Consider Time’s Up unimpressed by the Golden Globes’ response to the controversy over the lack of diversity in its ranks, which engulfed the awards show in recent days.
Just a week before the 78th annual ceremony, the Los Angeles Times published multiple damning reports about the questionable inner workings of the Hollywood Foreign Press Association, the organization responsible for the awards show. The LA Times investigation accused the HFPA of various ethical conflicts and instances of self-dealing among its voting body, which currently has no Black members.
The diversity scandal was mentioned repeatedly during Sunday night’s ceremony with hosts Tina Fey and Amy Poehler openly mocking the HFPA at the top of the show. Members of the organization later took the stage to address the controversy in an all-too-brief segment with board chair Meher Tatna declaring, “We must also ensure everyone from all underrepresented communities get a seat at our table, and we’re going to make that happen.”
But in a letter released after the ceremony, Tina Tchen, president and CEO of Time’s Up, described the response as merely a “cosmetic” commitment to change, stating at the beginning of her missive, “We must fix the Golden Globes.”
“You must now address the systemic problems within your organization,” Tchen wrote. “The HFPA’s statements tonight and over the last several days indicate a fundamental lack of understanding of the depth of the problems at hand. Your stated version of change is cosmetic ― find Black people. That is not a solution.”
She went on to say that the issues within the HFPA “cannot be addressed simply by a search for new members” and called for the organization to make a long-term commitment to overhauling systems that shut out new and diverse voices from the voting body.
“We listened tonight and hoped to hear the HFPA respond with some awareness that the industry-wide discontent with your organization’s practices goes far beyond what you offered tonight and in the days preceding,” Tchen wrote. “What we had hoped you heard was that not having a Black member was a symptom of a problem, not just the problem itself.”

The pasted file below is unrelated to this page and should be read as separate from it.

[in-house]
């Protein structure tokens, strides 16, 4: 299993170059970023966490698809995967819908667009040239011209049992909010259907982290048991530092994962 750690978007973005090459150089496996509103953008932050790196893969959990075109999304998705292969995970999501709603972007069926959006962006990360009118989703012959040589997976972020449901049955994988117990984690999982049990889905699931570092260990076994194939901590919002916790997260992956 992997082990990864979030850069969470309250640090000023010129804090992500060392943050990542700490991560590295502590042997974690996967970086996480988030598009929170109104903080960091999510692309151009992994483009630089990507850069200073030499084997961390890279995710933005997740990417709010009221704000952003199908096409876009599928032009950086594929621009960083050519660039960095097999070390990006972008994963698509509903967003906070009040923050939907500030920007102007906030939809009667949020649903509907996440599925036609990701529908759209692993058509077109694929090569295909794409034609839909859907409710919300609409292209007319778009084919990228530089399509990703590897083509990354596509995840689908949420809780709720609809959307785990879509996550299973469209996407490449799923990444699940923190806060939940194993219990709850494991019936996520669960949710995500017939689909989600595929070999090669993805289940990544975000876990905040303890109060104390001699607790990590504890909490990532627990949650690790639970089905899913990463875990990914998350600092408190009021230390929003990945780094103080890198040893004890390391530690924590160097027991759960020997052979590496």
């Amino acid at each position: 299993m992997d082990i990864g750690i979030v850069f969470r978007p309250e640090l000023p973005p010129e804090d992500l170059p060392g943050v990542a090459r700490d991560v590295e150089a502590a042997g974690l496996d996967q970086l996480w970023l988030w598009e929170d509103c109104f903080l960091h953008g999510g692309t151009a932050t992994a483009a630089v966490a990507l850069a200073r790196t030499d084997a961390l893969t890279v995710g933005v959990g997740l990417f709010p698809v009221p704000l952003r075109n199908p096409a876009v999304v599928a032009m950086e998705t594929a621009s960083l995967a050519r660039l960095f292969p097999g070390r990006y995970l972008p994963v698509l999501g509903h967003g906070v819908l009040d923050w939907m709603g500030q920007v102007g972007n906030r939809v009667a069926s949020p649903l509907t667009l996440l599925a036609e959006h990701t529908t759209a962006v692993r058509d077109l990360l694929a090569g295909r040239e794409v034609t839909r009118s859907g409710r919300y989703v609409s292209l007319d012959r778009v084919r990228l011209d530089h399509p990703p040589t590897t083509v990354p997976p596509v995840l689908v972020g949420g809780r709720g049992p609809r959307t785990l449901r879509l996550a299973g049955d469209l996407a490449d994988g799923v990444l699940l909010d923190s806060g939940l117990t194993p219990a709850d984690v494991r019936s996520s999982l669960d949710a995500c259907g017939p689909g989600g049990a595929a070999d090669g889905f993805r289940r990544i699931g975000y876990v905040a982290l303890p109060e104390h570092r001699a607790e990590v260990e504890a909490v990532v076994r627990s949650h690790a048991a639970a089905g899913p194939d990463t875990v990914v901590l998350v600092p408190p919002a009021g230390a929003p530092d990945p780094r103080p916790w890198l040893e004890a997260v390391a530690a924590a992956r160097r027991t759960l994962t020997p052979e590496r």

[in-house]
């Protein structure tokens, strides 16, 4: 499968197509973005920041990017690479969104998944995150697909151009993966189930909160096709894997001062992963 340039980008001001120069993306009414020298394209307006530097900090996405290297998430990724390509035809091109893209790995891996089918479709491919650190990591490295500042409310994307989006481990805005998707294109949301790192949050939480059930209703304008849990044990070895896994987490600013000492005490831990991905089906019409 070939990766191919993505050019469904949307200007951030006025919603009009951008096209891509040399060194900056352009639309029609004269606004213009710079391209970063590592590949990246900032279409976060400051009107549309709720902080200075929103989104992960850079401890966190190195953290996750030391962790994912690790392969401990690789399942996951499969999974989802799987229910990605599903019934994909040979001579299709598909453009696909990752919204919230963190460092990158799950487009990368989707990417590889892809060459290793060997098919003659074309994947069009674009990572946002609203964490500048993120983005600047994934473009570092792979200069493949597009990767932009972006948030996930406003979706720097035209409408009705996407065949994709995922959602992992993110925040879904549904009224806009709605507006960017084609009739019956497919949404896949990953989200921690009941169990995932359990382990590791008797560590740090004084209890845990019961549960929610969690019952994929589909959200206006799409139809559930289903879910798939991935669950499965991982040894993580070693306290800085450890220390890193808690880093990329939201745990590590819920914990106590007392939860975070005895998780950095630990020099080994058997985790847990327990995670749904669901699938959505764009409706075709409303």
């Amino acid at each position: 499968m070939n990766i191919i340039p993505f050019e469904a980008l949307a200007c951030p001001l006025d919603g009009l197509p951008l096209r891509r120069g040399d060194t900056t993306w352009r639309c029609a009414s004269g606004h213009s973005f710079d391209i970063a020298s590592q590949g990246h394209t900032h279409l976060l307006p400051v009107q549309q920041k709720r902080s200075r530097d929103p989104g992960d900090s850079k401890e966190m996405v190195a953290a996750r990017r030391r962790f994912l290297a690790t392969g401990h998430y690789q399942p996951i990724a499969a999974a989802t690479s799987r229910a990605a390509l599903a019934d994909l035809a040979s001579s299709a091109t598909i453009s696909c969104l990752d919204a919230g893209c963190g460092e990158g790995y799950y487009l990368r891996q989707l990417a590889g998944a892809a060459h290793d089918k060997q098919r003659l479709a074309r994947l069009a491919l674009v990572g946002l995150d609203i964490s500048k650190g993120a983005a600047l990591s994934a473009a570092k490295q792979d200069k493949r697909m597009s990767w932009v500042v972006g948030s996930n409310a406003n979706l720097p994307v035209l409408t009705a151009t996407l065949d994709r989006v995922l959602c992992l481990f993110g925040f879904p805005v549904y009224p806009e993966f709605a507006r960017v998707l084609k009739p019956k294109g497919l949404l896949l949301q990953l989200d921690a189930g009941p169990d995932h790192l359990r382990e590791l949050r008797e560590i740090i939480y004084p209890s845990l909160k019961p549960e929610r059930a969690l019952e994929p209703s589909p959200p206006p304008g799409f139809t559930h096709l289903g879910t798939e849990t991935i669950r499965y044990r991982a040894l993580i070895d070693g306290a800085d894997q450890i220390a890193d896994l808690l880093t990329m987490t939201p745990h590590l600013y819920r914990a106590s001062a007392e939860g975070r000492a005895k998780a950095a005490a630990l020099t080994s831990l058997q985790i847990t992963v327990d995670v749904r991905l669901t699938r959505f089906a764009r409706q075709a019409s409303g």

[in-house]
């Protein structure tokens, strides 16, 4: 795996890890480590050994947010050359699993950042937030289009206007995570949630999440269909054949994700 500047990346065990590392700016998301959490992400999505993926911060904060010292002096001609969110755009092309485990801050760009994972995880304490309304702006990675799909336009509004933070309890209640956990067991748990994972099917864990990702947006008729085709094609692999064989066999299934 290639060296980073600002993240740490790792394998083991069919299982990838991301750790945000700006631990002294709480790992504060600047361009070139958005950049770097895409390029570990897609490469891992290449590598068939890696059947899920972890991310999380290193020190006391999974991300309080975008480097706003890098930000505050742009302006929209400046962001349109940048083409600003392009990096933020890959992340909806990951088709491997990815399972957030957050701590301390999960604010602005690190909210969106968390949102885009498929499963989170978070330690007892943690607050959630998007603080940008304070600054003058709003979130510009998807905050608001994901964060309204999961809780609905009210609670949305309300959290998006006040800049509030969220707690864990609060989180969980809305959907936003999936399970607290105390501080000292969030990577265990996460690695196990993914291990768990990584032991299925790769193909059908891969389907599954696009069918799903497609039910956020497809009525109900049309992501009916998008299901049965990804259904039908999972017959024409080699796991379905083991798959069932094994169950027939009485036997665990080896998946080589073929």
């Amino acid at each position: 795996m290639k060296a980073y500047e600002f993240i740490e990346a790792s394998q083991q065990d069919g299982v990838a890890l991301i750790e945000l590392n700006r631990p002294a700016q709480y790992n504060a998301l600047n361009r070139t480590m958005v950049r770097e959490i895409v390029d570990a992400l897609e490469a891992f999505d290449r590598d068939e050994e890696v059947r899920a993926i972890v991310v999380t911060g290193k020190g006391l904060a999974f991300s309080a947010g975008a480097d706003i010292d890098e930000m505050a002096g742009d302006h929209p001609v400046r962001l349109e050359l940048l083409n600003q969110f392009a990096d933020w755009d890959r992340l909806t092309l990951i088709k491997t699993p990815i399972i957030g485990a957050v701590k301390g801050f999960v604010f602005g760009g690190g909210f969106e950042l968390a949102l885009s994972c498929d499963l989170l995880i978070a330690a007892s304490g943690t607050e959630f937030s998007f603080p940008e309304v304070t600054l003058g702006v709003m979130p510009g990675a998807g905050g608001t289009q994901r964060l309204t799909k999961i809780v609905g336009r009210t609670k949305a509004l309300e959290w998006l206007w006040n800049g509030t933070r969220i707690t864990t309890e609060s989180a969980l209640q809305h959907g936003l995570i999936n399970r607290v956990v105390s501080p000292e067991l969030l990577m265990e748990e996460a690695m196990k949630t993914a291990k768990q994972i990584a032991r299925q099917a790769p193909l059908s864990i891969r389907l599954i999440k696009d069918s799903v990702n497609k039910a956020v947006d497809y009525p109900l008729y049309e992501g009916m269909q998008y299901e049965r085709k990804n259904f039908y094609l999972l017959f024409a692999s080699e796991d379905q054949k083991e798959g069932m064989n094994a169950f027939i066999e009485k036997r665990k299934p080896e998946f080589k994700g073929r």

Tchen sent a similar letter to NBCUniversal, host of the Globes broadcast, arguing that the company “has a reputational interest in fixing these issues.” Calling on NBC to lead the charge in reforming the event, she added that “much of the credibility of the Golden Globes is drawn from its affiliation with your network.”
“This goes far beyond the simplistic description we heard tonight of representation and inclusion,” she wrote. “The awards process must be free from concerns of racism or misogyny and devoid of the stories of rampant discrimination against filmmakers of color and the discomfort of actors who participate in any event.”
Both letters ended with a simple statement: “The Globes are no longer golden.”
The lack of diversity among the HFPA’s membership ― a mere 87 international journalists ― wasn’t a shock to many, given the group’s consistently head-scratching nominations, including this year’s snubs of Black-led projects like “I May Destroy You.” But the LA Times exposé sparked a wave of backlash from A-listers calling for change.
Stars like Sterling K. Brown, Ellen Pompeo, Ava DuVernay, Kerry Washington, Jennifer Garner, Jurnee Smollett, Mark Ruffalo, Laura Dern and Jennifer Aniston have spoken out on social media, sharing an image originally posted by the Time’s Up Instagram account of a cracked Golden Globe statue.
“Hollywood Foreign Press Association. Not a single Black member out of 87,” the image reads, with many adding in the caption “A cosmetic fix isn’t enough” and the hashtag #TimesUpGlobes.
Three days before the Golden Globes broadcast, the HFPA released a statement responding to the scrutiny: “We are fully committed to ensuring our membership is reflective of the communities around the world who love film, TV and the artists inspiring and educating them. We understand that we need to bring in Black members, as well as members from other underrepresented backgrounds, and we will immediately work to implement an action plan to achieve these goals as soon as possible.”